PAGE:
Louisiana Record

Tuesday, August 20, 2019

Stun-gun suit against New Orleans claims 2nd Amendment rights

By Kerry Goff | Nov 18, 2016

NEW ORLEANS — A New Orleans resident has filed a suit against the city and the superintendent of police over a local ban on stun guns, claiming it violates his Second Amendment rights to keep and bear arms.

According to court documents, John Ford filed the suit on Nov. 17 in the U.S. District Court for the Eastern District of Louisiana against the city of New Orleans and Police Superintendent Michael S. Harrison in response to a municipal code. Ford is seeking to have New Orleans’ stun-gun ban declared unconstitutional and unenforceable, as well to have his court costs and legal fees covered.

According to the City of New Orleans law, Article VI, Div. 2, Sec. 54-339 on municode.com, residents are not allowed to “sell, manufacture, purchase, possess or carry any blackjack, sandclub, metal knuckles, switchblade knife or spring knife, iron buckle, zip gun or stun gun.”

“Louisiana law permits the use of stun guns for self-defense without obtaining a permit,” a Nov. 23 Times-Picayune article said. “But local laws vary.”

The official court document for the suit uses the Second Amendment as defense.

“A well-regulated militia being necessary to the security of a free state, the right of the people to keep and bear arms shall not be infringed,” the suit said, citing the amendment.

The suit continues to cite additional verdicts in other states that have found stun-gun bans unconstitutional, including cases in Washington, D.C., and Massachusetts. Ford’s attorneys further stress the differences between law enforcement stun guns and civilian models.

“A Taser is an electronic control device (ECD) that uses replaceable cartridges containing inert, compressed nitrogen to fire two small probes that are attached to insulated conductive wires,” the court document said. “In the models generally marketed to non-law enforcement persons, the conductive wires are 15 feet (4.5 meter) in length. 18. Taser models generally marketed to law enforcement agencies use conductive wires with lengths up to 25 feet in length.”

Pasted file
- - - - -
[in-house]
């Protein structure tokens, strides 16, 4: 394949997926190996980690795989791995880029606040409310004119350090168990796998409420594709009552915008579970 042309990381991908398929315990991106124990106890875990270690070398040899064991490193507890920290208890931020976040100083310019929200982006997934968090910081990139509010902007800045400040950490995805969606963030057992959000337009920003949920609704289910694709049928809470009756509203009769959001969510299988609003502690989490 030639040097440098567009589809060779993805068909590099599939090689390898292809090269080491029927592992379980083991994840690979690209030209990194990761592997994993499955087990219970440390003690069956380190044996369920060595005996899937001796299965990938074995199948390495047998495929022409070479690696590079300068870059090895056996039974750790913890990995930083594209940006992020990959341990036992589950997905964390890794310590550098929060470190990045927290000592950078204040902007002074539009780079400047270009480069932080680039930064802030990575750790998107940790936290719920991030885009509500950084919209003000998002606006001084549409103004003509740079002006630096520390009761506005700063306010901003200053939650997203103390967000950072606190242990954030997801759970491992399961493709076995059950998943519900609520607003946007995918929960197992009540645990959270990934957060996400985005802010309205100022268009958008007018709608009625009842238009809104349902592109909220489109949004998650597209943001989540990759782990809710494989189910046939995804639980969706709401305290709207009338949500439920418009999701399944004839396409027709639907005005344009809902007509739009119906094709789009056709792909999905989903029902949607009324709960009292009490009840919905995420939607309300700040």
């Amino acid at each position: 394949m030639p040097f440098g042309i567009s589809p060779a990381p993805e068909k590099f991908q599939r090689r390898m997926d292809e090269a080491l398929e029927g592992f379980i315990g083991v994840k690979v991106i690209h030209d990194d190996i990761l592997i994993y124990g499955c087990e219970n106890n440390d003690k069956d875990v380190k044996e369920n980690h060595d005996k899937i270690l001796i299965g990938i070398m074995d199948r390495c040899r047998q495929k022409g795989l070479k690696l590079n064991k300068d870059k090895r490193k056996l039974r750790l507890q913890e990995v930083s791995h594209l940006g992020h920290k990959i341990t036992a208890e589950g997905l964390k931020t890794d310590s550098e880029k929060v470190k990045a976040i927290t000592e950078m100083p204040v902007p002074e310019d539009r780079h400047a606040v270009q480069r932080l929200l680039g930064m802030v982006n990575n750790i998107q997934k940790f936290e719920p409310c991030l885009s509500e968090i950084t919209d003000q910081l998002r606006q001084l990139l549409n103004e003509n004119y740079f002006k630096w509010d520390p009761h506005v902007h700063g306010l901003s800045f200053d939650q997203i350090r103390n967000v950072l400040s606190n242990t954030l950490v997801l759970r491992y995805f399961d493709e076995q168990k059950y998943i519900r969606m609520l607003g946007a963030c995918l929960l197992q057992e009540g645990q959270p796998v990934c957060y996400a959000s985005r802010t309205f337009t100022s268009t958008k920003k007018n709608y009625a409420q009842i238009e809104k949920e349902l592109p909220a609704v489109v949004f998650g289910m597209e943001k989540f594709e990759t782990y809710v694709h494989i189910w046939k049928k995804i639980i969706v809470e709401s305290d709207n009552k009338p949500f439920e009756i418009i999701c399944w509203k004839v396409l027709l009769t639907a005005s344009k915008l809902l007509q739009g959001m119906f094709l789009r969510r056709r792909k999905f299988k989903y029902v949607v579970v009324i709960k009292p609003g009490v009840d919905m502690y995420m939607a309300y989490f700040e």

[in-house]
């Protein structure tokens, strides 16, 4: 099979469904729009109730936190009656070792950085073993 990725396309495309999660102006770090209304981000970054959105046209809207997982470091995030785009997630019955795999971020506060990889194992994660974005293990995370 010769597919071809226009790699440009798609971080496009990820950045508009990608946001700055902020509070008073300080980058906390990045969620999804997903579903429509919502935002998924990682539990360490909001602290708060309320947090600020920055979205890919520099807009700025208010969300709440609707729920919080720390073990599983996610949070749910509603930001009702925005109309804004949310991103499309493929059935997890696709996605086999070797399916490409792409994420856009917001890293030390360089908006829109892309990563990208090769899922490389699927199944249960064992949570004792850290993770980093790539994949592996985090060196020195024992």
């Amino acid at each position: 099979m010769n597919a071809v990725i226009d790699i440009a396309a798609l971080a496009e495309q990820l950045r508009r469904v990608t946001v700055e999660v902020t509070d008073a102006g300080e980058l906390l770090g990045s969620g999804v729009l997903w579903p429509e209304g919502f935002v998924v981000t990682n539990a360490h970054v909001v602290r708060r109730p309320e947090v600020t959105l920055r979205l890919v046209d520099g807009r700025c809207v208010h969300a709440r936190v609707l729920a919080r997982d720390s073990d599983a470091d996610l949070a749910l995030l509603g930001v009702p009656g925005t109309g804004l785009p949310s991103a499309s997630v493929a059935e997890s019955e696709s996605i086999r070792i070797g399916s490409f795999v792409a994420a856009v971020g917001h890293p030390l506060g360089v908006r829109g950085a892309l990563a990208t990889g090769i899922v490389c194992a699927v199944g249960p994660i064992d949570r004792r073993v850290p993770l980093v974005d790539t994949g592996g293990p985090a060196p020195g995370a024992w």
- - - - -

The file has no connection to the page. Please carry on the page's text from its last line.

The suit also argues that stun guns have several advantages over other non-lethal means of self-defense, such as self-defense sprays or contact weapons.

“First, self-defense sprays must be administered generally within several feet of an assailant while a civilian model Taser can be deployed within 15 feet,” the court document said. “The closer distance the assailant must be to a potential victim for the victim to employ a self-defense spray increases the danger to the potential victim.”

The Times-Picayune article said that Ford argues that his interested in obtaining a stun gun is to avoid lethal force while he also protects himself.

"In New Orleans, he has all the means in the world to defend himself," Alan Alexander Beck, Ford’s attorney, said in The Times-Picayune article. "Assuming he wants to, he could easily get a gun. He'd just rather not kill somebody."

This suit follows reports that New Orleans has, again, ranked as one of the most violent cities in the United States, according to a September 2016 report by the Federal Bureau of Investigation in the Times-Picayune.

“Murders and non-negligent manslaughter increased 10.8 percent last year compared to estimates from 2014, while rapes and aggravated assaults increased 6.3 percent and 4.6 percent, respectively,” a Sept. 26 Times-Picayune article said.

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City of New Orleans